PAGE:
El-Noshokaty has himself been engaged in training next-generation artists through university teaching jobs and, more recently, workshops. The latter approach is a compromise in face of the fact that "we don't have professional ways of teaching media in Egypt." Visiting artists are brought in to teach young students to use media that are ubiquitous and yet rarely incorporated into their education. "The new generation already has a lot of experience with media," El-Noshokaty states, "they just need a vocabulary for expressing themselves through this media."
Regeneration seems an apt trope for his experiments with art and artists. The metaphors of rebirth in these strangely vital drawings of sub-human life forms multiply. The widening circle of echoes underlines the spiritual side of El-Noshokaty's art.



Made in Cairo: Time and Time Again
Shady El Noshokaty

By Fiona Fox

Shady El Noshokaty is a leading exponent of video and new media art in Egypt.  As an artist and teacher he is constantly exploring new means of personal expression and encouraging his students to look within and beyond themselves for inspiration, echoing his own artistic development.

El Noshokaty studied at Helwan University’s Faculty of Art in Cairo and graduated in 1994.  He was part of a new wave of young artists in Egypt, whose ideas, energy and aesthetics aimed to shake the arts establishment out of their modernist slumber.  The annual Salon of Youth exhibition was at the time their principal platform, and the competitive nature of the show was a powerful means of driving artists to interrogate new forms of expression. Many names that are familiar on the Egyptian contemporary arts scene today – Wael Shawky, Amal Kenawy, Mona Marzouk, Rehab el Sadek - had their first public outing at the Salon.

Up until 1994, El Noshokaty’s work was principally concerned with figurative painting.  His first major art project, a series called “The Bed”, drew on his experiences as a conscript in the military.  He describes the series as a kind of angry soap opera in which the central protagonist embodies emotions, fears and traumas that he had experienced during his national service.  The series was conceived on a week’s leave from the military when in a creative frenzy he produced some two hundred drawings and then twelve large paintings.  Four were subsequently submitted to the Salon of Youth and awarded first prize in painting, effectively launching El Noshokaty’s career.  Many opportunities opened up and over the following years he was frequently selected by the Ministry of Culture to represent Egypt at exhibitions and art fairs abroad.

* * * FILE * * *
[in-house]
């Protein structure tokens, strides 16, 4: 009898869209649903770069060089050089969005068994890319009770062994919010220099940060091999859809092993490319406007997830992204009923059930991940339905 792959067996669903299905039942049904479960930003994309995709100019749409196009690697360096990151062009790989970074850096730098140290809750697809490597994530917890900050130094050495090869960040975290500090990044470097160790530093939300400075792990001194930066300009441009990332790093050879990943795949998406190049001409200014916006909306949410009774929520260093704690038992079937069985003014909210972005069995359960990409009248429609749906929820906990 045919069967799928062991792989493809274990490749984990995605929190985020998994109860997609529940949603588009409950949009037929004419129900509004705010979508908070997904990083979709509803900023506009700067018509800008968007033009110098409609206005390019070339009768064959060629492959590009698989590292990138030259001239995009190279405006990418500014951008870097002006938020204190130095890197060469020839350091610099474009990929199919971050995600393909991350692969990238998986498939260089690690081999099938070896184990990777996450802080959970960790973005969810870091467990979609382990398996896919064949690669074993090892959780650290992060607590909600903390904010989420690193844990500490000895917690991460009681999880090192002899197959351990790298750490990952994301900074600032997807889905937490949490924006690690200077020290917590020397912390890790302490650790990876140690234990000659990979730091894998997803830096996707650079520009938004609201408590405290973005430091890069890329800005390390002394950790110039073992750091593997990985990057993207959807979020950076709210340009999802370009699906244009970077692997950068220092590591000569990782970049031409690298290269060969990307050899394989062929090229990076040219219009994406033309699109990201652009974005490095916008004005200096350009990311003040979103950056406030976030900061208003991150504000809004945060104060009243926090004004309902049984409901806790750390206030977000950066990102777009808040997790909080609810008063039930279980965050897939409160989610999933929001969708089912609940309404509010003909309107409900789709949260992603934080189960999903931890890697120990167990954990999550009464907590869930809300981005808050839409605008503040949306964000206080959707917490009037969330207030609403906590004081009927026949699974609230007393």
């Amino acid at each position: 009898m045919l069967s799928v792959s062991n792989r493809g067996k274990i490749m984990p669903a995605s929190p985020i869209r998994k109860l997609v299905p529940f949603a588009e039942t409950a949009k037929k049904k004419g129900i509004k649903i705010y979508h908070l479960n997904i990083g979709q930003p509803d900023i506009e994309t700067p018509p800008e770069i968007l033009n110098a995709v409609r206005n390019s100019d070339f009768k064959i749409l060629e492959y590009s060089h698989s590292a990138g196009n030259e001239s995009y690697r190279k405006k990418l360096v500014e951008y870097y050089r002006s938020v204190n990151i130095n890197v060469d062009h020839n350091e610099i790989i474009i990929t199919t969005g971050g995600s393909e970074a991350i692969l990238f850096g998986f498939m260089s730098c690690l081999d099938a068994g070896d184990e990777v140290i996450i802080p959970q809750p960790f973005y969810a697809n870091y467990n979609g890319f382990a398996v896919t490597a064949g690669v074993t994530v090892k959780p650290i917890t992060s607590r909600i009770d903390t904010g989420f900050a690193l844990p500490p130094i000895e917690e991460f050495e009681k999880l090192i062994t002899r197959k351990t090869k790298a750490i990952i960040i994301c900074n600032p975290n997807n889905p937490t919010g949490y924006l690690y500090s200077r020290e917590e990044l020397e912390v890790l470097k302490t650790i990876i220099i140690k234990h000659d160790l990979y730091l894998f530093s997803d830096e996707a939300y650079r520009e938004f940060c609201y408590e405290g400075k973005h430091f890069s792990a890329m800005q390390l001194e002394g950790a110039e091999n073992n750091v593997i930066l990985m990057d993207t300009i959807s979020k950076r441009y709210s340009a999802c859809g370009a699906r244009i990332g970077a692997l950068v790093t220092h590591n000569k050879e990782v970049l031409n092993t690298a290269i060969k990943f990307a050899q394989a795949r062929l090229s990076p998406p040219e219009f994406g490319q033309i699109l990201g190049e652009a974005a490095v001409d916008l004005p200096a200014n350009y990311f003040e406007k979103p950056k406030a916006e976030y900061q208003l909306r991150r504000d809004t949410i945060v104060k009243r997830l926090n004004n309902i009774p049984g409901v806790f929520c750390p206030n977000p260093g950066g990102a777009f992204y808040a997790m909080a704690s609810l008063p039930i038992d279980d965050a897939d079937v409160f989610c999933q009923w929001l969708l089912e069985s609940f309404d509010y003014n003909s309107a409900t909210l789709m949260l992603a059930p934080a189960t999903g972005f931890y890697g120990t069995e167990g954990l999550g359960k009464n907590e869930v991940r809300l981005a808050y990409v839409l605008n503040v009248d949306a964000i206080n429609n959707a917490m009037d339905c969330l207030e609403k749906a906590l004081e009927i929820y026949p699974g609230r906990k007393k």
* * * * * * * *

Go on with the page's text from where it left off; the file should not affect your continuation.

1999 was a watershed year: El Noshokaty had his first solo exhibition, showing the whole series of his critically acclaimed “The Bed” at The Townhouse Gallery in Cairo, also the gallery’s inaugural exhibition.  A few months later he was chosen to represent Egypt at the 48th International Venice Biennale.  This built-up El Noshokaty’s international renown and was also crucial on a personal level, opening his eyes to the wider contemporary art world.  He resolved to escape the label of “Egyptian artist”, solely pre-occupied with the Egyptian condition, and sought to widen his horizons:  “After Venice, I felt I had to re-learn and start studying again.”

On returning to Egypt, El Noshokaty presented papers and proposals to numerous international institutions and in 2001 was awarded a Fulbright Scholarship to spend six months studying at the Art Institute of Chicago.  He had visited a few years previously and been impressed by the scope and open-minded nature of the faculty.  It was here that he gained skills that were to deeply influence his future output – digital editing, contemporary art animation and media art practices.  He had already experimented in video media in his work “The Tree of my Grandmother’s House” (March 2001), a psychological study of death, grief and mortality, but in Chicago he reached a new level of sophistication technically, and creatively felt a sense of liberation.  These experiences and his exposure to innovative and excellent tutelage instilled in him a strong desire to be a teacher as well as practitioner: “It made me understand how much could be achieved in advancing the arts in Egypt with good education whereby every student is treated as an individual with his or her unique creative perspective.”
El Noshokaty’s experiences in Chicago increased his self-awareness as an artist and he began to fully understand the power of looking inside and drawing on his own life, memories and desires for inspiration.   Similarly, although his work had always begun with drawing and would continue to do so - he describes drawing as a way of talking to himself - after Chicago the language in which his final works were realised diversified and El Noshokaty became known for working in video installation, sound, graphic and digital technologies.   He strongly believes that every subject demands a particular medium and up to this day continually shuffles between more traditional practice – painting and drawing - and new media.  

Soon after returning to Cairo, El Noshokaty was invited by The Townhouse Gallery to take part in their 2002 Open Studios project that offered the public an insight into artistic practice through studio visits and seeing artists at work.  Influenced by his experiences in Chicago, El Noshokaty took the idea to another level and over ten days invited students to come and curate a space with him.  Together they offered ideas and worked to create an interactive artistic environment, complete with video lab and photographic studio.  This was the first experiment of its kind in Egypt and combined El Noshokaty’s skills as teacher, practitioner and collaborator.  The resulting project was subsequently exhibited at The Townhouse.